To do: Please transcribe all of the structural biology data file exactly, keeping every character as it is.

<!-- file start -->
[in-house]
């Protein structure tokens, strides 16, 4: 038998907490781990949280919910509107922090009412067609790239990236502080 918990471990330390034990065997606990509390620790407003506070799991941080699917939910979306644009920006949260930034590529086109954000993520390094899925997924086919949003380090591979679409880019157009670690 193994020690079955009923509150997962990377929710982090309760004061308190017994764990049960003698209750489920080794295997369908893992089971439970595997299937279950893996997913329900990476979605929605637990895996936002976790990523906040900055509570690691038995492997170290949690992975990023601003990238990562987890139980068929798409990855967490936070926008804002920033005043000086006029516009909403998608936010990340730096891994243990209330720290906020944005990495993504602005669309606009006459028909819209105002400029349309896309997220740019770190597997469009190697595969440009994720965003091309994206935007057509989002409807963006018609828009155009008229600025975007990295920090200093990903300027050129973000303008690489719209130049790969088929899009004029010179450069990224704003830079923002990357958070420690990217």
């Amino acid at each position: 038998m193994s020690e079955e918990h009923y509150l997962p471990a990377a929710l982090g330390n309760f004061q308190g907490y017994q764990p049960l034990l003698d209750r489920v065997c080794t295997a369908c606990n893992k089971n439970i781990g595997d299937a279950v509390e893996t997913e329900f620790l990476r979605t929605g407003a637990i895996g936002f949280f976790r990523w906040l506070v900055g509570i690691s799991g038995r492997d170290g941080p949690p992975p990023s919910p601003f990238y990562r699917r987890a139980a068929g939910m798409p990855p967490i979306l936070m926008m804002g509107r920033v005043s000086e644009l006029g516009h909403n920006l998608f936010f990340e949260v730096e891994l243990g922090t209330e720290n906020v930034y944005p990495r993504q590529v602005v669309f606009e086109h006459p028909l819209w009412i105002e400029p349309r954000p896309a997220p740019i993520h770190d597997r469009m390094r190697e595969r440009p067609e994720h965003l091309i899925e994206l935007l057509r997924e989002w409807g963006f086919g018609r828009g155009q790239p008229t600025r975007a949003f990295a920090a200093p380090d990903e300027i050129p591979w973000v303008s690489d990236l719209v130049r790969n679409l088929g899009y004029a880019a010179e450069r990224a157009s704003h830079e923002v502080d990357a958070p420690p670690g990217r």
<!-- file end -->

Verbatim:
[in-house]
């Protein structure tokens, strides 16, 4: 038998907490781990949280919910509107922090009412067609790239990236502080 918990471990330390034990065997606990509390620790407003506070799991941080699917939910979306644009920006949260930034590529086109954000993520390094899925997924086919949003380090591979679409880019157009670690 193994020690079955009923509150997962990377929710982090309760004061308190017994764990049960003698209750489920080794295997369908893992089971439970595997299937279950893996997913329900990476979605929605637990895996936002976790990523906040900055509570690691038995492997170290949690992975990023601003990238990562987890139980068929798409990855967490936070926008804002920033005043000086006029516009909403998608936010990340730096891994243990209330720290906020944005990495993504602005669309606009006459028909819209105002400029349309896309997220740019770190597997469009190697595969440009994720965003091309994206935007057509989002409807963006018609828009155009008229600025975007990295920090200093990903300027050129973000303008690489719209130049790969088929899009004029010179450069990224704003830079923002990357958070420690990217």
């Amino acid at each position: 038998m193994s020690e079955e918990h009923y509150l997962p471990a990377a929710l982090g330390n309760f004061q308190g907490y017994q764990p049960l034990l003698d209750r489920v065997c080794t295997a369908c606990n893992k089971n439970i781990g595997d299937a279950v509390e893996t997913e329900f620790l990476r979605t929605g407003a637990i895996g936002f949280f976790r990523w906040l506070v900055g509570i690691s799991g038995r492997d170290g941080p949690p992975p990023s919910p601003f990238y990562r699917r987890a139980a068929g939910m798409p990855p967490i979306l936070m926008m804002g509107r920033v005043s000086e644009l006029g516009h909403n920006l998608f936010f990340e949260v730096e891994l243990g922090t209330e720290n906020v930034y944005p990495r993504q590529v602005v669309f606009e086109h006459p028909l819209w009412i105002e400029p349309r954000p896309a997220p740019i993520h770190d597997r469009m390094r190697e595969r440009p067609e994720h965003l091309i899925e994206l935007l057509r997924e989002w409807g963006f086919g018609r828009g155009q790239p008229t600025r975007a949003f990295a920090a200093p380090d990903e300027i050129p591979w973000v303008s690489d990236l719209v130049r790969n679409l088929g899009y004029a880019a010179e450069r990224a157009s704003h830079e923002v502080d990357a958070p420690p670690g990217r």